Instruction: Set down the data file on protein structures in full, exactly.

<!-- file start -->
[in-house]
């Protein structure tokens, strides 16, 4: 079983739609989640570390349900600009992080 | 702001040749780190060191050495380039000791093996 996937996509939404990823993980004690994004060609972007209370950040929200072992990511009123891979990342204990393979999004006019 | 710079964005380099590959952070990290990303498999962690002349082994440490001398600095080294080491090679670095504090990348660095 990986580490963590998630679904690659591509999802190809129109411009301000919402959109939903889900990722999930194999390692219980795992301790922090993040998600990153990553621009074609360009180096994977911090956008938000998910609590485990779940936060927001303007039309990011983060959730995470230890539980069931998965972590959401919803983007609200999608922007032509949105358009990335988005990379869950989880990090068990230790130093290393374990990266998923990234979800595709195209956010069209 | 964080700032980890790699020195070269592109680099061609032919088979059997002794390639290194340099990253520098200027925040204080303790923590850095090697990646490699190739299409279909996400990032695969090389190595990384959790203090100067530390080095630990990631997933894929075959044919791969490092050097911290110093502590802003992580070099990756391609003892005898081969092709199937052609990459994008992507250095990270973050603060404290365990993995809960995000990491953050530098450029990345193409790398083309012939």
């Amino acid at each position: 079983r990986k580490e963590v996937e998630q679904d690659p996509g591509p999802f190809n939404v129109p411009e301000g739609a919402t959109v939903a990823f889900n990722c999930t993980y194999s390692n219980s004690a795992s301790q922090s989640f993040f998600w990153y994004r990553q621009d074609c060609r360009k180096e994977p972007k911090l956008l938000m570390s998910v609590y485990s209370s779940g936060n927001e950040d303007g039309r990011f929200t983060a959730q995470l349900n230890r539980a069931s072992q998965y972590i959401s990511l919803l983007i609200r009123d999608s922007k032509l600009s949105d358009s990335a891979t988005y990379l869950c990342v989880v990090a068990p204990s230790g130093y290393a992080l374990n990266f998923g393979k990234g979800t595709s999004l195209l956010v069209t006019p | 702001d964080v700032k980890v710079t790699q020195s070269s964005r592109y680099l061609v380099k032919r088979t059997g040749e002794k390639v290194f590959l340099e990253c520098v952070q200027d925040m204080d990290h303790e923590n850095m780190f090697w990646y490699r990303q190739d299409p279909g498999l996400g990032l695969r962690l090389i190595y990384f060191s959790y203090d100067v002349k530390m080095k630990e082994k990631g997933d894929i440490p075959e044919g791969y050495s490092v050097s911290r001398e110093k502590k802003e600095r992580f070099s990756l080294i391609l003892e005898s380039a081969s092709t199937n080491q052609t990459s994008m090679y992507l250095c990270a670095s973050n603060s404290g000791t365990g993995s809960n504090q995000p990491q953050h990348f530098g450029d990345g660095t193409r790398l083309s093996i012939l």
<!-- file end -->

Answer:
[in-house]
């Protein structure tokens, strides 16, 4: 079983739609989640570390349900600009992080 | 702001040749780190060191050495380039000791093996 996937996509939404990823993980004690994004060609972007209370950040929200072992990511009123891979990342204990393979999004006019 | 710079964005380099590959952070990290990303498999962690002349082994440490001398600095080294080491090679670095504090990348660095 990986580490963590998630679904690659591509999802190809129109411009301000919402959109939903889900990722999930194999390692219980795992301790922090993040998600990153990553621009074609360009180096994977911090956008938000998910609590485990779940936060927001303007039309990011983060959730995470230890539980069931998965972590959401919803983007609200999608922007032509949105358009990335988005990379869950989880990090068990230790130093290393374990990266998923990234979800595709195209956010069209 | 964080700032980890790699020195070269592109680099061609032919088979059997002794390639290194340099990253520098200027925040204080303790923590850095090697990646490699190739299409279909996400990032695969090389190595990384959790203090100067530390080095630990990631997933894929075959044919791969490092050097911290110093502590802003992580070099990756391609003892005898081969092709199937052609990459994008992507250095990270973050603060404290365990993995809960995000990491953050530098450029990345193409790398083309012939």
């Amino acid at each position: 079983r990986k580490e963590v996937e998630q679904d690659p996509g591509p999802f190809n939404v129109p411009e301000g739609a919402t959109v939903a990823f889900n990722c999930t993980y194999s390692n219980s004690a795992s301790q922090s989640f993040f998600w990153y994004r990553q621009d074609c060609r360009k180096e994977p972007k911090l956008l938000m570390s998910v609590y485990s209370s779940g936060n927001e950040d303007g039309r990011f929200t983060a959730q995470l349900n230890r539980a069931s072992q998965y972590i959401s990511l919803l983007i609200r009123d999608s922007k032509l600009s949105d358009s990335a891979t988005y990379l869950c990342v989880v990090a068990p204990s230790g130093y290393a992080l374990n990266f998923g393979k990234g979800t595709s999004l195209l956010v069209t006019p | 702001d964080v700032k980890v710079t790699q020195s070269s964005r592109y680099l061609v380099k032919r088979t059997g040749e002794k390639v290194f590959l340099e990253c520098v952070q200027d925040m204080d990290h303790e923590n850095m780190f090697w990646y490699r990303q190739d299409p279909g498999l996400g990032l695969r962690l090389i190595y990384f060191s959790y203090d100067v002349k530390m080095k630990e082994k990631g997933d894929i440490p075959e044919g791969y050495s490092v050097s911290r001398e110093k502590k802003e600095r992580f070099s990756l080294i391609l003892e005898s380039a081969s092709t199937n080491q052609t990459s994008m090679y992507l250095c990270a670095s973050n603060s404290g000791t365990g993995s809960n504090q995000p990491q953050h990348f530098g450029d990345g660095t193409r790398l083309s093996i012939l």